As you can see, overall, the Fitbit dashboard graphs look pretty similar:

Fitbit One

Fitbit One

Fitbit Flex

Fitbit Flex

What’s more curious is that the Flex seems to think I had 34 Very Active Minutes, which I can sadly assure you I did not. The One thought I had 3 Very Active Minutes, which is closer but frankly, still might be pushing it. (I told you, I worked from home. Don’t judge me.)

Fitbit One

Fitbit One

Fitbit Flex

Fitbit Flex

Breaking it down, it looks like this so far (taken from the spreadsheet):

Screen Shot 2013-07-17 at 12.18.47 AM

Screen Shot 2013-07-17 at 12.18.35 AM

I will continue to log my data, and annotate any particularly unusual activities for context.

Keep checking the spreadsheet, and check back here in a week or so for my conclusions. Leave your questions or thoughts in the comments, or ping me on Twitter @snipeyhead.

[box type=”note”]UPDATE: I have been logging from 7/15 to 8/5, and so far the difference in steps totals almost 50k. The Fitbit Flex has logged 47,784 more steps than the One, which I believe supports my theory that the Flex over-attributes steps. I will keep logging for the rest of the month, and we’ll see where it shakes out. You can view the raw data and updated charts here.[/box]




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I’m a tech geek/dev/infosec-nerd/scuba diver/blacksmith/sword-fighter/crime fighter/ENTP/warcrafter/activist. I'm the CTO at Mass Mosaic and the CEO of Grokability, Inc. in San Diego, CA. Tweet at me @snipeyhead or read more...

  • Cynthia Silva

    This is a great review! You’ve made my decision to stick with the fitbit One an easy one!!
    Also glad to read that your a tech GIRL! we need more tech savvy chicks doing review for all things technology! Rock on!

  • Kris Angaran

    I am trying this experiment as well. This is day one and so far the one is 700 steps higher. I have the one on my bra and the flex on my non dominant hand. Why do you think the one is higher?

  • Stormy HotMoma Tanner

    I love your detail, thank you!

  • Alison

    I just found this post because I’ve recently got a flex for exactly the same reason as you (I lost my Fitbit One) and could see straight away there were real differences in terms of how each measures walking. I’m walking the same amount each day but reach the 5 mile target a lot earlier. I remember when I had the FT One that if you watched your phone display while you were walking (not advisable for very long, and also a bit sad) you could clearly see that one real step = one recorded step. When I did this with the Flex it was recording steps faster than I could walk them. I’m a bit disappointed with it really – I might try a Zip next time as I also don’t like the look of the Flex either..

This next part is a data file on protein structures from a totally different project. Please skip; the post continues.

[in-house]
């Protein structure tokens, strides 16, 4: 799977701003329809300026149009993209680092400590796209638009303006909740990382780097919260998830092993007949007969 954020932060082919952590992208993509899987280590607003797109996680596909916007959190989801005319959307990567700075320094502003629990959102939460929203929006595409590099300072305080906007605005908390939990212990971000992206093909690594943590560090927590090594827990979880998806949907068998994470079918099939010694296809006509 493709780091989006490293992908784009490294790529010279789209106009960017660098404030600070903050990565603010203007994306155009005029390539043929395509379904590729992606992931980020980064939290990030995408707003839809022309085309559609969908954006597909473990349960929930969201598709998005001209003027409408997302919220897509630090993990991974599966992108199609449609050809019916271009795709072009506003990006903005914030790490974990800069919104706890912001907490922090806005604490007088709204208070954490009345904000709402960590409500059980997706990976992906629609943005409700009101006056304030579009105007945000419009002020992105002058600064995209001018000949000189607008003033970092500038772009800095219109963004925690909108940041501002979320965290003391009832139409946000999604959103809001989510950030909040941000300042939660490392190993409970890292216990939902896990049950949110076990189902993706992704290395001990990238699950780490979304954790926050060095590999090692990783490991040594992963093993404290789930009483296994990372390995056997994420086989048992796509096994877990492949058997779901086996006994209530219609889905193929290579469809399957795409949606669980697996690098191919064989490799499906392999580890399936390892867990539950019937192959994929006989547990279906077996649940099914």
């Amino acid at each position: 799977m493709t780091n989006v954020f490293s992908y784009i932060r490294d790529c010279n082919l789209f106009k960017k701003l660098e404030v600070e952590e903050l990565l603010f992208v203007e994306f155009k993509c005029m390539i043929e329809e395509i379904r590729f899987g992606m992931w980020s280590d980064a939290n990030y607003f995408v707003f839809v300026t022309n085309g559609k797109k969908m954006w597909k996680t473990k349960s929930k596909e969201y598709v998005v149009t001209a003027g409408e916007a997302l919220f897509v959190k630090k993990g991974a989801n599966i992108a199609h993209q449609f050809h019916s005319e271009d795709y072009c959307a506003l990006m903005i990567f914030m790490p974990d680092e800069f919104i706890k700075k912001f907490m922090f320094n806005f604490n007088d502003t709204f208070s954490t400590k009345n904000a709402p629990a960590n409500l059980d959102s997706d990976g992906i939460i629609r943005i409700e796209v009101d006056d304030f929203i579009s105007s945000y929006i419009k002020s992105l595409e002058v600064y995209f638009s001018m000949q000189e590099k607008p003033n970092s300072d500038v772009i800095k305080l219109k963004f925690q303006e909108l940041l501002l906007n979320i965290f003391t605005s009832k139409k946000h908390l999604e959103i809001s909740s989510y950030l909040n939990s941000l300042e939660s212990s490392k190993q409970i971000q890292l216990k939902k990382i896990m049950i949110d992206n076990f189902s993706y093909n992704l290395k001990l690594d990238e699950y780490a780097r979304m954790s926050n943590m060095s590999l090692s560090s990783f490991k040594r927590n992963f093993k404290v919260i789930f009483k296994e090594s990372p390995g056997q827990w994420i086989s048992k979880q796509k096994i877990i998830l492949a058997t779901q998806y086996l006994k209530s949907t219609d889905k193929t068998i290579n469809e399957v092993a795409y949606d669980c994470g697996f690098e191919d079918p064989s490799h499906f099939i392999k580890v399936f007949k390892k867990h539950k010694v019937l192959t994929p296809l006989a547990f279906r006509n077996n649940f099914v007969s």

One thing – I wonder what would happen if I just put the gizmo in my trouser pocket? I might try that one day just to see. I’d lose it pretty quickly however so it isn’t a good long term solution.

    And one other thing – for anyone reading this and thinking ‘right I’ll just go and buy a Fitbit One’ – they are very easy to lose. If you wear trousers all the time you’re ok, but if you wear skirts/dresses etc and have to attach it to your tights/wasteband – it won’t last long…

  • nursenjm

    I have used flex for a year, wear it on my ankle as I just wasn’t getting accurate arm readings. Cute bands from etsy. It is very accurate according to map my walk comparisons.

  • Jane Rafe

    Hey Snipe! love this clear article. When people say ‘One’ is easy to lose, is it cos the clip is poorly made or because they forget it’s there and chuck it in the washing machine? I’m interested in buying one but I can’t afford to lose and replace on a regular basis as some people seem to have done!

    • http://www.snipe.net snipe

      I definitely wouldn’t call it poorly made. It’s very sturdy, and I’ve never had one break – but for me, leaving it clipped to my jeans would result in it falling off due to general jostling, while when it was clipped to my bra, it would usually fall off only if I clipped it in the middle between my boobs. (I am quite busty, so there’s a lot of underwire and such that the clip had to work around.) When it was clipped to my should straps, it wasn’t such a big deal, but it could look weird through clothing.

      I’ve thrown mine in the wash by accident and it weathered it just fine.

      • Rebecca Hogg

        The poorly made part of the clip is that little piece at the end. I’ve had a One for almost 3 years and I’ve had to replace my clip 5 times because that piece comes off the clip and there are two little metal stabby ends there. I have recently found a new clip that I’m hoping is made a little better. At the least it’s cheaper, so replacement is much easier to come by.

        I also wear mine on my bra strap and it has weathered fine through the wash a couple times.

  • BK

    Nice job on the article. I’m gifting my Fitbit One to my daughter, having upgraded to an Apple Watch/iPhone 5S for tracking steps. I wanted some data comparing a wrist worn device to one clipped to the waistband (which would surely be lost). Your data is exactly what I was looking for to guesstimated the differential of additional steps from wearing it on the wrist. Well done!

  • Dawne

    Thank you for this post. It’s very helpful now that I’m contemplating my first purchase of a FitBit product.